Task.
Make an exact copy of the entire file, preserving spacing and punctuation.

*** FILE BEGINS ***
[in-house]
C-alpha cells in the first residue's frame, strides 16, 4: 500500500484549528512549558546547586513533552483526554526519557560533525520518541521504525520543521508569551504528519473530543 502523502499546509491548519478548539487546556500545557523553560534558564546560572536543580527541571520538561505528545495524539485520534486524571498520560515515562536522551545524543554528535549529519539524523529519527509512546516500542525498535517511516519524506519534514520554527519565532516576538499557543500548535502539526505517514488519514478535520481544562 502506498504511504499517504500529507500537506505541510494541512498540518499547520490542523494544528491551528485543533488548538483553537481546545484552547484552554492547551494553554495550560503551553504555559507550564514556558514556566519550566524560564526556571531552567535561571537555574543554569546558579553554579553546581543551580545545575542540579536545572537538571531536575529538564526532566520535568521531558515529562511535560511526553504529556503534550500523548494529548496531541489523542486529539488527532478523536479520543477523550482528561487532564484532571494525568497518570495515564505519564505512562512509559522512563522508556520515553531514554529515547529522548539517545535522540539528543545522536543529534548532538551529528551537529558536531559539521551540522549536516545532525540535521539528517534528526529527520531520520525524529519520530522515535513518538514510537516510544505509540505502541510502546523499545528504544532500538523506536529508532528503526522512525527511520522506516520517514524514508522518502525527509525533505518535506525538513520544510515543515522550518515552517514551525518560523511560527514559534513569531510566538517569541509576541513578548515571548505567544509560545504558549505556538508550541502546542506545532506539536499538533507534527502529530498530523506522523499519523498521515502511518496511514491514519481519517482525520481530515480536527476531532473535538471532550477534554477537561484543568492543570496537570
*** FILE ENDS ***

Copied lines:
[in-house]
C-alpha cells in the first residue's frame, strides 16, 4: 500500500484549528512549558546547586513533552483526554526519557560533525520518541521504525520543521508569551504528519473530543 502523502499546509491548519478548539487546556500545557523553560534558564546560572536543580527541571520538561505528545495524539485520534486524571498520560515515562536522551545524543554528535549529519539524523529519527509512546516500542525498535517511516519524506519534514520554527519565532516576538499557543500548535502539526505517514488519514478535520481544562 502506498504511504499517504500529507500537506505541510494541512498540518499547520490542523494544528491551528485543533488548538483553537481546545484552547484552554492547551494553554495550560503551553504555559507550564514556558514556566519550566524560564526556571531552567535561571537555574543554569546558579553554579553546581543551580545545575542540579536545572537538571531536575529538564526532566520535568521531558515529562511535560511526553504529556503534550500523548494529548496531541489523542486529539488527532478523536479520543477523550482528561487532564484532571494525568497518570495515564505519564505512562512509559522512563522508556520515553531514554529515547529522548539517545535522540539528543545522536543529534548532538551529528551537529558536531559539521551540522549536516545532525540535521539528517534528526529527520531520520525524529519520530522515535513518538514510537516510544505509540505502541510502546523499545528504544532500538523506536529508532528503526522512525527511520522506516520517514524514508522518502525527509525533505518535506525538513520544510515543515522550518515552517514551525518560523511560527514559534513569531510566538517569541509576541513578548515571548505567544509560545504558549505556538508550541502546542506545532506539536499538533507534527502529530498530523506522523499519523498521515502511518496511514491514519481519517482525520481530515480536527476531532473535538471532550477534554477537561484543568492543570496537570